Saturday, March 30, 2013

Um...What? Sort of happy, WTF.

I am not not pregnant. I am a little bit pregnant. Which is a lot more pregnant than I have ever been before.
My HCG beta came back at 25. Over 100 is ideal. 25 is really low, possibly/probably a chemical pregnancy. So I am maybe pregnant. On Monday I will go back in for another blood test to see if my beta has doubled. I pray that it does.
Here is the good news: my body can possibly get pregnant. It can happen. I wasn't sure that it could. No matter how this turns out, I can take that piece of very good news with me. The other good news that I should not forget between now and Monday is that there is a small chance that this might work. It's not terribly likely but the chance is there. As I said in a previous post, "maybe" is a very happy place for me.

Thursday, March 28, 2013

The last real day - 8dp3dt

I am considering this the last real day before my blood test. (I honestly can't bear using the words "pregnancy test." Perhaps I'll pretend I'm being blood typed or something as I sit in the chair with my favorite salsa dancing lab technician. I don't know his name, he probably knows mine or my patient ID. All day he listens and sings out loud to old school salsa. I love it. It's much easier to distract myself while he croons.) I say the last real day because A) I am a child and have a warped sense of time and B) tomorrow is Good Friday and I have the day off of work. Tomorrow will be a fun day to simply fritter away. I might get my bangs trimmed and visit my grandma. It might be that wild and crazy. That is, after I complete the Stations of the Cross. Um, not really. I don't actually even know what that means in a practical sense. I figure it would require prayer and walking on my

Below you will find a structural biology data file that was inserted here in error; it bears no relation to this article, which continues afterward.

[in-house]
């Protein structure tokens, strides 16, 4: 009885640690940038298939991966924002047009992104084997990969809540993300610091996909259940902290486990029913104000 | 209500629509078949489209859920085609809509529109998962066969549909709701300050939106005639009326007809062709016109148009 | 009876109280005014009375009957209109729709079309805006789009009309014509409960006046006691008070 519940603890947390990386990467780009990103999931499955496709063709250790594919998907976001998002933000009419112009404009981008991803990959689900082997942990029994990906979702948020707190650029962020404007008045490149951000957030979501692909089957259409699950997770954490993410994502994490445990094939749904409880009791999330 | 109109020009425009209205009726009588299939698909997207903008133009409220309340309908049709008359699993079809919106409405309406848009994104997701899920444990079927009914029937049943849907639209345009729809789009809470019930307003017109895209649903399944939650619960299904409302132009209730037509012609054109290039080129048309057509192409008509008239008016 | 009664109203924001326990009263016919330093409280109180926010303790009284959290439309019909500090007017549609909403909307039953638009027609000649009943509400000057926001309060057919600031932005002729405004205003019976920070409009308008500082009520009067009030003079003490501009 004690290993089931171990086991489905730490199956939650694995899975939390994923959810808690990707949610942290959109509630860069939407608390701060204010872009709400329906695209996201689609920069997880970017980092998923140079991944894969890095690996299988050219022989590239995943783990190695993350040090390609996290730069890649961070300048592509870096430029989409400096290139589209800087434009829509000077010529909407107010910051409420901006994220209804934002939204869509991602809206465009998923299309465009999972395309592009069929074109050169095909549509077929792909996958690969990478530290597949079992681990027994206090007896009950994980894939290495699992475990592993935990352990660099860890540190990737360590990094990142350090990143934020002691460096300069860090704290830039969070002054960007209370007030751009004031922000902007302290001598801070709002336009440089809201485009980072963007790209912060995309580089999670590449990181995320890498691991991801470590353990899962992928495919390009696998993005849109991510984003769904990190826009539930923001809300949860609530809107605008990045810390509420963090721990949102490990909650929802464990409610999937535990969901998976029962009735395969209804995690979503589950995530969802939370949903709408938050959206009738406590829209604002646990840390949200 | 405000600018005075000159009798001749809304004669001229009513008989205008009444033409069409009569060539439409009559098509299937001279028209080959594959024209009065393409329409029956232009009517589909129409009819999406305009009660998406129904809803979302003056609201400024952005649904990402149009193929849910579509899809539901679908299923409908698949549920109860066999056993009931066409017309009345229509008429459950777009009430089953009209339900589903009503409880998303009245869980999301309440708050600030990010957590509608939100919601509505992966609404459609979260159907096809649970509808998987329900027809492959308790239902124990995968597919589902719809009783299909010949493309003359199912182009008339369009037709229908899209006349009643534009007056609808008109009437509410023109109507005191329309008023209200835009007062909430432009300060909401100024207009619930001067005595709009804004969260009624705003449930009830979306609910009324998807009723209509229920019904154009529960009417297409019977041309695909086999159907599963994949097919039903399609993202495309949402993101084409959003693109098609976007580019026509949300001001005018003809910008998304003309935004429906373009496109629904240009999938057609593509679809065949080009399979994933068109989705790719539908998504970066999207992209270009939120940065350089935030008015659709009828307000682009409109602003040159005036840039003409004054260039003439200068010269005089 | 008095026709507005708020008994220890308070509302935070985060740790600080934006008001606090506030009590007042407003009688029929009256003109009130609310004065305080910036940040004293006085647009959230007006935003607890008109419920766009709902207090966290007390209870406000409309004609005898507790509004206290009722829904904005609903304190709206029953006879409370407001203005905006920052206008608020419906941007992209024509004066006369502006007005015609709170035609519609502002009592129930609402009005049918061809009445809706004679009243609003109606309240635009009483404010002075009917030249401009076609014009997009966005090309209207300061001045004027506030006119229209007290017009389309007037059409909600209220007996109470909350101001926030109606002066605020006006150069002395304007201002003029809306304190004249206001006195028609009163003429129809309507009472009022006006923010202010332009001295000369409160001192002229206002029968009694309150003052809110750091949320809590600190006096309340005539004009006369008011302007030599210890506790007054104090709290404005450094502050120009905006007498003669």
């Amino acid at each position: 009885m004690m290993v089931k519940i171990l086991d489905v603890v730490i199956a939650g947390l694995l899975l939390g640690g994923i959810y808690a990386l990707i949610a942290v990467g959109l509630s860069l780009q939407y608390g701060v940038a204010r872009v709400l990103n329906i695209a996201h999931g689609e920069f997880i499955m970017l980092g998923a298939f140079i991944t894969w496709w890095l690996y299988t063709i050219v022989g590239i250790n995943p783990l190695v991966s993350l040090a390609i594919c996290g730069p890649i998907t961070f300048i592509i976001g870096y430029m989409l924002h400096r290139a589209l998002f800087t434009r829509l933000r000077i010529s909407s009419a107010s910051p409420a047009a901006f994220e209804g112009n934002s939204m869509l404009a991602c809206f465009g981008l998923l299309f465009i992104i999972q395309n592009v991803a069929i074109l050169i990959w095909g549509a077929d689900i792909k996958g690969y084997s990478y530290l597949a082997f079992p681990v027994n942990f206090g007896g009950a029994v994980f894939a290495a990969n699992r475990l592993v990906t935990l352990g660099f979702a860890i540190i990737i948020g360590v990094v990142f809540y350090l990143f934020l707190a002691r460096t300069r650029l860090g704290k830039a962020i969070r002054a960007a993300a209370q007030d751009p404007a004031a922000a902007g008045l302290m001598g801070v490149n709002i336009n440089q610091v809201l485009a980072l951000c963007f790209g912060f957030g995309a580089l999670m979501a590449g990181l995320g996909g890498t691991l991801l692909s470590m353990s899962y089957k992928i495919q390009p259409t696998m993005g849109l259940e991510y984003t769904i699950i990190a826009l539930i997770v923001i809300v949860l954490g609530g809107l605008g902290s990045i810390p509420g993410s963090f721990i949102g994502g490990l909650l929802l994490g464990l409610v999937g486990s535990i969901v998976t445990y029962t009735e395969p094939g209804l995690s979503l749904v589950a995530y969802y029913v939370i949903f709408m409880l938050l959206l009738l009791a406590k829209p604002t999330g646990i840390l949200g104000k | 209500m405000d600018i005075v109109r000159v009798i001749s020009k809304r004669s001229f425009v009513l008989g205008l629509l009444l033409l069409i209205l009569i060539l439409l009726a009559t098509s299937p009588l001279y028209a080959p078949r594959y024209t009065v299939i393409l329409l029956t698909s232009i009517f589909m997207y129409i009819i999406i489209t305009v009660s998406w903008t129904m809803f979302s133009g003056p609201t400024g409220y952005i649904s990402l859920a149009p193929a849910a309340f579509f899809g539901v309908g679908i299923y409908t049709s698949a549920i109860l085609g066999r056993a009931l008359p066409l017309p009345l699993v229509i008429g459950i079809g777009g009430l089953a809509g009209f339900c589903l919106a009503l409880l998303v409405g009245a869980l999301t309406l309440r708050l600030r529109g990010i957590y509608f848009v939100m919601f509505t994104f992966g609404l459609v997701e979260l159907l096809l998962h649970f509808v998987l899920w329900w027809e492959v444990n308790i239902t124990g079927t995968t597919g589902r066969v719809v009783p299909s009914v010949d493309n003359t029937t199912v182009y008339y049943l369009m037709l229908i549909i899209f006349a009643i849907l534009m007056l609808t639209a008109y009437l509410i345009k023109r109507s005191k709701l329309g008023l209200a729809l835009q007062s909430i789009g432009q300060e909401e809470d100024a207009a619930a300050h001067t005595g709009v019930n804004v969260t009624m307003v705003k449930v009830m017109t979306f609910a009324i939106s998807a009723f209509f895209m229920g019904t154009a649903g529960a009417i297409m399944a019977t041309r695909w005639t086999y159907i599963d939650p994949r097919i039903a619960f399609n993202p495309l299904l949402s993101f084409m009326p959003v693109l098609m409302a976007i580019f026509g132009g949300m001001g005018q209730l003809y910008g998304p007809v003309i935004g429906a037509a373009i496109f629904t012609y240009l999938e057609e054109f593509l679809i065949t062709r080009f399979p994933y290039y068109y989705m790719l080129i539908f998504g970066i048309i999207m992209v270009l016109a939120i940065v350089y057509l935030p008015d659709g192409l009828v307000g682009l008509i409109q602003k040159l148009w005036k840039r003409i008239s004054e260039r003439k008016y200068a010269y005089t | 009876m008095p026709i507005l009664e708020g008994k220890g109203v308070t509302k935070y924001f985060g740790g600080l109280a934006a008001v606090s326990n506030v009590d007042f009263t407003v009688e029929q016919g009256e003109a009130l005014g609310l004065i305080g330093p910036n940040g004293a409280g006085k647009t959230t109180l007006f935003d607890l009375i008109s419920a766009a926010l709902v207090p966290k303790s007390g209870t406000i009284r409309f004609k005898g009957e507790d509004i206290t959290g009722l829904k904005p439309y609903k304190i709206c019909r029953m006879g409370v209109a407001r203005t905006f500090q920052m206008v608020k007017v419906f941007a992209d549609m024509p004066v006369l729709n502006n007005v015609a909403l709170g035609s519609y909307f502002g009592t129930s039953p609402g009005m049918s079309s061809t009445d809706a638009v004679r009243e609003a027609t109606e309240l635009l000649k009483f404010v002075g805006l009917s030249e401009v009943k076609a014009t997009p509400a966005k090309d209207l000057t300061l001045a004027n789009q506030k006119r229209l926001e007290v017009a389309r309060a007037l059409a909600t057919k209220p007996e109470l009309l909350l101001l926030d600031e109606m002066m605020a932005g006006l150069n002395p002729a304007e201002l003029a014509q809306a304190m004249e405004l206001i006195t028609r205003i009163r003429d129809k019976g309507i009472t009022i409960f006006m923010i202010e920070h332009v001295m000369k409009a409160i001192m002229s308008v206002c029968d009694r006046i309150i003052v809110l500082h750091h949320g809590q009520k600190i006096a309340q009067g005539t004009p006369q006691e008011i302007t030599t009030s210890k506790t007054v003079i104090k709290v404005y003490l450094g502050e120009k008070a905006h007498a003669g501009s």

knees on stone flooring.

My single goal for today is to be productive at work (good start, eh?). This is a formidable task since I spend much of my day sitting in front of the sickly glow of Dr. Google. Don't google today. There is nothing to be found. There is no magical combination of search terms to tell you if you're pregnant or not, or what medications you should be on next time if there is a next time.

Is it horrible to admit that I think there will be a next time? And that I'm not all that upset about it? Not really. I just expect it. When you've been on such a long road, it's very hard to imagine that you'll ever get to pull over and take a nap. Long distance trucking is an absolutely apt description for infertility.

On this last real day and last real blog post before my blood donation, I wanted to do a little product placement. Here's to you, Tylenol! The only drug I can take during IVF and pregnancy. Cures about 7% of what ails ya. Seriously though, this fertility haul has made me look a lot at my diet. I never ate particularly unhealthily but I have made a few real changes to my diet. First, I scrapped my dependence on caffeine. It hurt. Terribly. But just for a little while. I went from 2-3 cups of strong coffee a day to zero with an occasional cup of decaf to get me through the shakes. I weaned myself slowly going from full blast to half-caf to decaf and then nada. I drank green tea for a while, mostly decaf, but got really tired of it. It is an uninspiring hot beverage and, according to my acupuncturist (yep, I've gone all crunchy granola these days), too cooling to the body. These days I'm allowing myself black tea or homemade chai with almond milk in the morning. It's caffeinated but pales in comparison to a grande dark roast. Product placement #1 - Lipton Yellow Label and Twinings English Breakfast.
Another change has been my full acceptance of the fact that I'm lactose intolerant. No more grilled cheese sandwiches with creamy soup. Worst of all, no more ice cream (well, a very occasional treat). It's remarkable how grateful my digestive system is. Product placement #2 - Almond milk. Any brand. Thank you.